Even though A1c is largely used now a days for diabetes diagnosis, its still just a relative figure due to variation in our RBC lifespan.
There are some many conditions that can mess up with your RBC lifespan and your a1c could be lower or higher than the actual value.
A study showed that a lot of patients with G6PD deficiency and anaemia are misdiagnosed for diabetes because of falsely low a1c.
You may also have perfectly fine blood glucose but because your RBCs live longer, you may get a falsely higher a1c.
I have spent days researching how to correlate Red Blood Cell (RBC) lifespan with HbA1c and here are my findings.
Normal RBC lifespan is 100-120 days.
If your RBC lifespan is lower than average, your a1c is going to be falsely low. I still can’t figure out in what proportion though.
If your RBC lifespan is higher than average your a1c is going to be falsely high.
I still can’t figure out in what proportion though but trying to dig into papers to understand.
To calculate your RBC lifespan you will need to do some lab tests which is not easy to do so I found a way where you can estimate your average RBC lifespan
However the author put figures in units that we do not use in UK. So i had to further dig into how to convert these units.
So here is the formula and how it works.
What you will need: Reticulocyte counts and your CBC (RBC and Haematocrit). Retic count is normally not a part of NHS CBC test, so you will need to ask your GP and its fairly easy.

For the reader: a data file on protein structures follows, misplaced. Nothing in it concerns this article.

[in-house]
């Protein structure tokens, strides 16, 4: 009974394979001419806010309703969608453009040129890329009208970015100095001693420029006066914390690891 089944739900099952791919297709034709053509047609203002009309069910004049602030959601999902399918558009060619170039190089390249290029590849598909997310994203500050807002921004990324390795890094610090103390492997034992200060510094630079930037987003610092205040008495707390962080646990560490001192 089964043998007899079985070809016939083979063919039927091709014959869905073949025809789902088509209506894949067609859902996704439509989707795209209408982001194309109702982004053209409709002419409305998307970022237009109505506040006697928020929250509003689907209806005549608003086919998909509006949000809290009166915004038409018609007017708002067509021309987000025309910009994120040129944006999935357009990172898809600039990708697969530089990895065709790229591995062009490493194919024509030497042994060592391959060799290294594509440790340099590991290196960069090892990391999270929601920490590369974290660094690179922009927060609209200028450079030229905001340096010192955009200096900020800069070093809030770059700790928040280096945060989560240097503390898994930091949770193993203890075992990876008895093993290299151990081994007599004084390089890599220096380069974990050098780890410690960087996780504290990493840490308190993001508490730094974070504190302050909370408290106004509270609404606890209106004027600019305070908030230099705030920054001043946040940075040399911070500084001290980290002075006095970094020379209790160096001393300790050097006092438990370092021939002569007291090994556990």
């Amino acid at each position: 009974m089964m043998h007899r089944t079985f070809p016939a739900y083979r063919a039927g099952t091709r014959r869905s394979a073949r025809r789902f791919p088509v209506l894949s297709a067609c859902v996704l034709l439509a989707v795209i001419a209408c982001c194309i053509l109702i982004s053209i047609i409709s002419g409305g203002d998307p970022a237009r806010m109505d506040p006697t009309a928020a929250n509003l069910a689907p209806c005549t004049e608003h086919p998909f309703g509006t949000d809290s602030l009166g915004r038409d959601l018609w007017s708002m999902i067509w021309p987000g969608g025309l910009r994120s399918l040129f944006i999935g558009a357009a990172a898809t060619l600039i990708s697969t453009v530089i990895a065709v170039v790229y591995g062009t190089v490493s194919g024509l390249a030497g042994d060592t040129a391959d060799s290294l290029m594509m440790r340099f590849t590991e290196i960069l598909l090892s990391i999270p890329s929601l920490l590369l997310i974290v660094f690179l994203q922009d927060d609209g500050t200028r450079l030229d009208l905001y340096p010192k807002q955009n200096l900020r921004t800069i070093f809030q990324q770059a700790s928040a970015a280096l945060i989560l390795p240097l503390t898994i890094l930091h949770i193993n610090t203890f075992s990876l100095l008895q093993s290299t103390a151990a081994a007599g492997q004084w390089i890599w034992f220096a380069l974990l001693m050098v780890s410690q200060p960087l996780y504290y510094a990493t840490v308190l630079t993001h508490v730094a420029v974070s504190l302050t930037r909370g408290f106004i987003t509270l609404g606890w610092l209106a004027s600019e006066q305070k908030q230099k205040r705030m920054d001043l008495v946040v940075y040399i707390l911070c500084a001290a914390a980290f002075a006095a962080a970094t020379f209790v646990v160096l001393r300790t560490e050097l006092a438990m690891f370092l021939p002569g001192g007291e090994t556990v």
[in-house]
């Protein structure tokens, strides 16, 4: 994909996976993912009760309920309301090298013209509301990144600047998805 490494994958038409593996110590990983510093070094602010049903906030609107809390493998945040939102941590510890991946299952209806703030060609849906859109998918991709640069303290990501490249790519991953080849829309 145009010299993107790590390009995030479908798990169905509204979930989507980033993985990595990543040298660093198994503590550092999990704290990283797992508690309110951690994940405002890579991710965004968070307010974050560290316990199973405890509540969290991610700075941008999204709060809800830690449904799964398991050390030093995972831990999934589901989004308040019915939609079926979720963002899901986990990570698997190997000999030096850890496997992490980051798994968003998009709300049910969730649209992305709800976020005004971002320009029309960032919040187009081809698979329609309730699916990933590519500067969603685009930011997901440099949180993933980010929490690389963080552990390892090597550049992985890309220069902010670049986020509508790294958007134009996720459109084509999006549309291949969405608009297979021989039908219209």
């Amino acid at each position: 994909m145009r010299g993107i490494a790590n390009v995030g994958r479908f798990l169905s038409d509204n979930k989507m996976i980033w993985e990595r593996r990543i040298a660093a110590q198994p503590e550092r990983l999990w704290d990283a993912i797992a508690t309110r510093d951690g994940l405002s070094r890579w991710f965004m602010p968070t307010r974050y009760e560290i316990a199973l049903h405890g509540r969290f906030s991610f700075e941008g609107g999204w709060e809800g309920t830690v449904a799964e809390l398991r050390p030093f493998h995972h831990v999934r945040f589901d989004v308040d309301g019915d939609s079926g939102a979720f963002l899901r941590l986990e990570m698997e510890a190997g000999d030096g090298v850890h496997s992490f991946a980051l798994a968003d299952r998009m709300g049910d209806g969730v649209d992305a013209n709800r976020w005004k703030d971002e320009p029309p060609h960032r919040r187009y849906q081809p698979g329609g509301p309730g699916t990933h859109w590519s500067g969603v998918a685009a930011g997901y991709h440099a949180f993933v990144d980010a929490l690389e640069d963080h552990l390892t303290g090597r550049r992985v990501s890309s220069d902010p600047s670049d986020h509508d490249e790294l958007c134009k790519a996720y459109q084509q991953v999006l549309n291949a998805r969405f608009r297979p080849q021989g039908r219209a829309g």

The retic number that comes back is in absolute count but for this formula we need it in percentage.
So to calculate percent retic count use the formula
Calculating Reticulocyte % age Number = Absolute retic count/RBC count
For example my retic count came back at 57. and my RBC count was 44.8.
My retic %age = 57/44.8 = 1.27%
Next thing you need to calculate is reti survival rate (maturation correction) using the table below:
So use the table to get your corrected maturation number. For example my haematocrit are at 42% so my retic survival correction number is (1) . Please note that haematocrit in UK are given in absolute number so just multiply it with 100. My haematocrit was given as 0.42 which makes it 42% if i multiply it with 100 (SURPRISE)
Now use this formula to calculate your RBC lifespan
RBC lifespan = 100/(retic%/corrected retic survival rate)
In my example it would be = 100/(1.27/1)
That is 78 days. My a1c always comes lower than my personal readings. My a1c comes back at 27 but in reality it should be close to 33.
I suppose if my RBC lifespan was 100 days, it would have corrected my a1c.
I already know that my RBC span is less due too G6PD deficiency, but didn’t know the average. So now i know my RBC average but yet need to calculate
correlation between RBC lifespan and a1c.
Probably someone could help here? Please use below references to understand it further.
This is an interesting article and can be used to correlate RBC lifespan with a1c based on their observations on half life of these erythrocytes.
This is where i got this formula
Thanks for reading and look forward to some more research by someone who can actually calculate a1c correction